The move by the Scottish government in its December Budget to create five tiers of income tax hit an obstacle in the form of resistance from the Green Party. A compromise was reached and on 20 February Holyrood confirmed by 67 votes to 50 the new tax structure. As a reminder, for 2018/19 Scottish taxpayers will face the following tax bands:
• These rates apply to non-dividend, non-savings income only;
• UK-ex Scotland rates apply to dividend and savings income;
• UK-ex Scotland tax bands apply to capital gains tax; and
• Scotland does not set NIC rates or limits, so there is now a £2,920 gap (£46,350 – £43,430) between the UK-wide Upper Earnings/Profits Limit (set in line with the UK ex-Scotland higher rate threshold) and the starting point for Scottish higher rate tax. The result is a marginal rate in that band for Scottish residents of up to 53% (41% + 12%).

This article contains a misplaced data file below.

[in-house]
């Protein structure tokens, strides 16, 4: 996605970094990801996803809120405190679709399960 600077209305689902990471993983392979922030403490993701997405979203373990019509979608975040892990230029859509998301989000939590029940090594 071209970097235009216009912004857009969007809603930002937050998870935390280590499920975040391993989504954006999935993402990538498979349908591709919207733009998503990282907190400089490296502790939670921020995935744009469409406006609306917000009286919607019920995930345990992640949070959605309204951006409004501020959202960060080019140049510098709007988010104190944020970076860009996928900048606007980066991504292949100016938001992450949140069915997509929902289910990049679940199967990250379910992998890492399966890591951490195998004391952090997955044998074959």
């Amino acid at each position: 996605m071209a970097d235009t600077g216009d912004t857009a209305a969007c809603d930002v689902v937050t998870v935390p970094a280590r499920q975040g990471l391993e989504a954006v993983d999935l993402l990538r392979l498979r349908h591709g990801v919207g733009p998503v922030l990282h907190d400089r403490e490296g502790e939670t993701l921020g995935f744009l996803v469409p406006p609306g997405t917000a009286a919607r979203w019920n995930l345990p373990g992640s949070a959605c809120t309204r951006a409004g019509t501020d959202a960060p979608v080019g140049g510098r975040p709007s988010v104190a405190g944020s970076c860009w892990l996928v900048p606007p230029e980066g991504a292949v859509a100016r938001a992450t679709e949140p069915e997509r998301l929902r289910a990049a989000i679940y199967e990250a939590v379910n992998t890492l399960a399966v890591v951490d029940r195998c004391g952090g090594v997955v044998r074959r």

One fascinating problem which has emerged is the transferable tax allowance for married couples and civil partners. Section 55B(2)(b) of the Income Tax Act 2007 makes it a requirement for eligibility that “the individual is not, for the tax year, liable to tax at a rate other than the basic rate, the dividend ordinary rate or the starting rate for savings”. While Scotland kept a 20% basic rate (which solves relief at source issues), it has slotted in a 21% intermediate rate above, starting at £12,151 of taxable income. How a Scottish intermediate taxpayer (rates set in Scotland) will be able to claim the transferable allowance (allowances set UK-wide) is furrowing a few brows in Holyrood and Westminster, according to weekend press reports.
In 2019 Wales will be able to set its own tax rates. Scotland is providing it with a useful insight into where the bear traps are located.
As tax year end approaches, there is still time to make use of your available reliefs and allowances.
This tax year end planning checklist covers the main planning opportunities available to UK resident individuals and will hopefully help to inspire action to reduce tax for the 2023/24 tax year and to plan ahead for 2024/25.
As tax rate band thresholds are changing, understanding the impact on high rate taxpayers and the economy is crucial.
It was recently revealed in the media that the amount we need to enjoy a ‘moderate’ retirement has increased by £8,000 per annum, a 38% increase, in just one year.